Black Presidents and Women MPs Do Not Alone Mean Equality and Justice

During a recent playdate, one of my son's white four-year-old friends
looked up from Thomas the Tank Engine and pointed out the obvious.
"You're black," he told my son. As a parent, these have never felt like
particularly teachable moments. Toddlers have plenty of time ahead of
them to acquire anxieties, affiliations and attitudes about race. But
what they see primarily at their age is not race but difference - a fact
that need prompt neither denial nor panic, rebuke nor rectification,
unless some derogatory meaning is attached to that difference.

When
my son looks to me for a cue, my aim is not to interrogate or chide but
to acknowledge and deflect. In the past, I have said: "And what colour
are you?" or "And you are white". But this time new material came to
mind. "That's right," I told them both. "Just like the president."

This
was the long-presaged moment I had been warned to
prepare for. My son was born on the weekend that Barack Obama announced
his candidacy. Since then, people have been telling me that his
presidency would mean great things for my son. Indeed, this was one of
Obama's privately stated aims. When his wife Michelle asked what he
thought he could accomplish if he became president, he said: "The day I
take the oath of office, the world will look at us differently. And
millions of kids across this country will look at themselves
differently. That alone is something."

True, it is something. But
when Thomas is safely back in the station and the moment is over, it is
not very much. Because for all the white noise emanating from the Tea
Party movement, it has been black Americans who have suffered most since
Obama took office. Over the last 14 months the gap between my son's
life chances and his friend's have been widening. Unemployment, which
has held steady in the rest of the country, is still rising among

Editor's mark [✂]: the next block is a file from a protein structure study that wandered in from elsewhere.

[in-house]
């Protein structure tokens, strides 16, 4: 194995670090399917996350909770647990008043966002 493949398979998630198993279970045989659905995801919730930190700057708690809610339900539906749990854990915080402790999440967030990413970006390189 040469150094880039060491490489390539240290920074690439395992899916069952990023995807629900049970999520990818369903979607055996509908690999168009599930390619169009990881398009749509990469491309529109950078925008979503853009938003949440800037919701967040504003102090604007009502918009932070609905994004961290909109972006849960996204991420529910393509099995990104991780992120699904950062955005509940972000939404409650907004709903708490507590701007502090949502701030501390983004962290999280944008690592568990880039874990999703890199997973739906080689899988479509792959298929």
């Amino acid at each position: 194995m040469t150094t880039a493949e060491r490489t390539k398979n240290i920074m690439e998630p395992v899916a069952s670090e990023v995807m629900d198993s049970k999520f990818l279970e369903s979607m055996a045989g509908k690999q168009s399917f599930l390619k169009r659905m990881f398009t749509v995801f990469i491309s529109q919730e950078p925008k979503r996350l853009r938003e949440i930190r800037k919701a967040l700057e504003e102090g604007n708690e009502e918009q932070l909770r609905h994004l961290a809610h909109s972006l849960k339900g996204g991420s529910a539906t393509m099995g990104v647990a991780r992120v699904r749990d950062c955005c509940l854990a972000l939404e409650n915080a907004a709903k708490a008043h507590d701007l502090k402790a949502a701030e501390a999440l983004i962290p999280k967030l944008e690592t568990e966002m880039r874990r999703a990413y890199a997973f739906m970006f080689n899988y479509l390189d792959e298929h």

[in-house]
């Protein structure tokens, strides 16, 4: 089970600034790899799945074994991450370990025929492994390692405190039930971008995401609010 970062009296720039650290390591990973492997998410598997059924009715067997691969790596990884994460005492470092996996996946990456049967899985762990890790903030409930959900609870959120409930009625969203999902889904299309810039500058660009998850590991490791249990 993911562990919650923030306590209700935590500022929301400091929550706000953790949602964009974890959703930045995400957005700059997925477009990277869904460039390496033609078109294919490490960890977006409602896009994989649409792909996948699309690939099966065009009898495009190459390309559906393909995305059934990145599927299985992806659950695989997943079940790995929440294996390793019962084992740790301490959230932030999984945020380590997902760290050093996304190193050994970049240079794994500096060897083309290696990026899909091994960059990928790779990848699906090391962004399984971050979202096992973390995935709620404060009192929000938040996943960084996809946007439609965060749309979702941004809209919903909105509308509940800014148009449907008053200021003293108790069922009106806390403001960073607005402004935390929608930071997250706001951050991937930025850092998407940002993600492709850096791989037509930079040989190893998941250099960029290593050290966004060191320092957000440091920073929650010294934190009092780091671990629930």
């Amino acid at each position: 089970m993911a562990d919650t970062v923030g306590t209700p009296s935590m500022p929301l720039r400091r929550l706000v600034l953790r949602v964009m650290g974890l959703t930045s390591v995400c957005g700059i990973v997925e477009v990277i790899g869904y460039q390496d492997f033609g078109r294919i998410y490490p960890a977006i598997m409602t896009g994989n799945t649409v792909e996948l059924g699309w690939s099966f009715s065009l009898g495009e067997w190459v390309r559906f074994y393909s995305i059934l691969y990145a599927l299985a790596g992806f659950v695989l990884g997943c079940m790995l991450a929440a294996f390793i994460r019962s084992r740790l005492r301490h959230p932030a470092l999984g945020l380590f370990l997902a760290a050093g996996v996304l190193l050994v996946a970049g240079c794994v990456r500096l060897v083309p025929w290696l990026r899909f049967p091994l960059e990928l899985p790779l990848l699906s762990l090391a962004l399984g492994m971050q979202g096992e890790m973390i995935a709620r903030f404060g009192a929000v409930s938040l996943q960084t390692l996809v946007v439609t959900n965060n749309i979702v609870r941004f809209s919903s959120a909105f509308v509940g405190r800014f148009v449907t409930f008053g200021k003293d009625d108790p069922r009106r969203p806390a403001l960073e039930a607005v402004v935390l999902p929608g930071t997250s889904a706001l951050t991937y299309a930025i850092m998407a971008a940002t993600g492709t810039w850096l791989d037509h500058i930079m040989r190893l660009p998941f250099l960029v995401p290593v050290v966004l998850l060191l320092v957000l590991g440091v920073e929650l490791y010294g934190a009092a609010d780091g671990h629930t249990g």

African Americans and stands at almost twice that of white people. For
black teens, unemployment is 43.8%. Meanwhile, foreclosures among
African Americans are increasing almost 50% faster than for whites. At
this rate, my son will certainly look at himself differently after
Obama's presidency - and not in a good way.

This could
legitimately be the starting point for an indictment of Obama's
presidency. Certainly if a Republican president were behind statistics
like this, few liberals would be offering him or her the benefit of the doubt. But like most
other criticisms of Obama, particularly regarding the economy, you would
have to make the case that another viable contender could have produced
better results in the same circumstances. He entered in a moment of
freefall. Calling on him to provide a softer landing or a parachute is
one thing. Demanding that he suspend the rules of gravity is another.

I
think that case could be made, but it is not the argument I'm making
here. The fact that the first black president is presiding over
deepening racial disparities is just one of the more potent
illustrations of how the relationship between identity and electoral
representation has become untethered from broader social, political or
economic advances and rendered purely symbolic. The corporate model of
diversity, which seeks to look different and act the same, has firmly
stamped its imprimatur on a kind of politics that owes more to Benetton ads than black advancement. Where we
used to seek equal opportunities, we have now become satisfied with
photo opportunities - a fact that satisfies some liberals, annoys most
conservatives and does little, if anything, for the lives of those whose
interests are ostensibly being championed.

"We have more black